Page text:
Did you know you might use your debit and credit card machine as a way of raising business finance?
So-called merchant loans, such as a working capital loan like this one https://l3funding.com/working-capital, allow you to do just that – raising a potentially much-needed injection of business funding by borrowing against anticipated receipts from your credit card machine.
This is one form of business finance and is backed by the security of takings from your debit and credit card sales.
How do business loans work?
The principle is really quite simple and straight forward.
The potential lender examines your record of debit and credit card sales to establish what level of income these generate for your company. Typically, you will need at least six months of such records, so that the lender may calculate a monthly average of your income from such sales.
Clearly, you therefore need to have enjoyed an income from card sales and the qualifying amount is likely to vary from one merchant loans provider to another. The government website suggests that you need to have been taking a minimum of 2,500 a month from card sales – but to attract more favourable offers from any lender you might prefer to aim for a minimum of 3,500 a month.
Based on your eligibility:
- the lender may then offer to advance an amount of cash – the merchant loan – which is backed by the anticipated takings from your credit card machine or machines;
- the merchant loan is repaid by your agreeing to pay an agreed percentage – the “split percentage” (typically, between 10% and 30%) – of your monthly card machine takings;
- the repayments are made until the balance of the initial advance, plus the lender’s charges and commission, is repaid;
- naturally, the amount you repay each month varies according to the income your card sales have generated, but merchant loans are typically calculated for repayment within about six months to one year.
The advantage of a merchant loan, therefore, is that repayments are automatically tailored to the card sales you have made in any one month – the more you have earned, the more you are able to repay, under the “split percentage” rule.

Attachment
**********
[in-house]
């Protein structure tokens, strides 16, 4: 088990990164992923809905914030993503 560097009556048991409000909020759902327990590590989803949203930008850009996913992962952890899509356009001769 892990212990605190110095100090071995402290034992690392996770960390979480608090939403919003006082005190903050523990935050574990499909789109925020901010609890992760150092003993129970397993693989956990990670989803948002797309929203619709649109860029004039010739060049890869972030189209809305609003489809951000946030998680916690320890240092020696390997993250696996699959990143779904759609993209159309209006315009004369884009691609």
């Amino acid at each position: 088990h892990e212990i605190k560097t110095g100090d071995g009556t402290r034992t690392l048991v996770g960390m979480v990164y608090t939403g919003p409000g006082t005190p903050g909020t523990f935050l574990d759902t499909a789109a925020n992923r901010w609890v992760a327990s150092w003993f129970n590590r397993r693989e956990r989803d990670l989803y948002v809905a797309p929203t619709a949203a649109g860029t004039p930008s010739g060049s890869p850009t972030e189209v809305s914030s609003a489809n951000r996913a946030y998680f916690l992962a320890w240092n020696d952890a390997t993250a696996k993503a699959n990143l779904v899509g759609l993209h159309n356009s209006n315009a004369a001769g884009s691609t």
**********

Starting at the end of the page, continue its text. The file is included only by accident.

How much can you borrow?
Once again, this is likely to vary from one lender to another, but the range cited on the government website is a useful guide and suggests amounts of between 2,500 and 300,000. Naturally, the upper limit is determined by the amount you are earning from card sales, the split percentage you agree with the lender, and the assessed risks of your maintaining previous performance with respect to card sales.
The great advantage with merchant loans, of course, is that your monthly repayments remain automatically in line with actual takings from card machine sales. The “split percentage” agreement means that the more you earn, the more you are able to repay, so clearing the outstanding balance of the loan more quickly.
By the same token, whenever card sales take a seasonal or monthly dip, you repay a lesser amount, taking longer to repay the loan. This may be a worry if your repayments extend the anticipated loan repayment period.
As with all financial matters, it is important you weight up the pros and the cons of this method of business finance to make sure it offers the most appropriate solution for you.
Don’t take card payments?
For businesses who do not take card payments, and who need a loan, there are other business finance options available such as short-term business loans.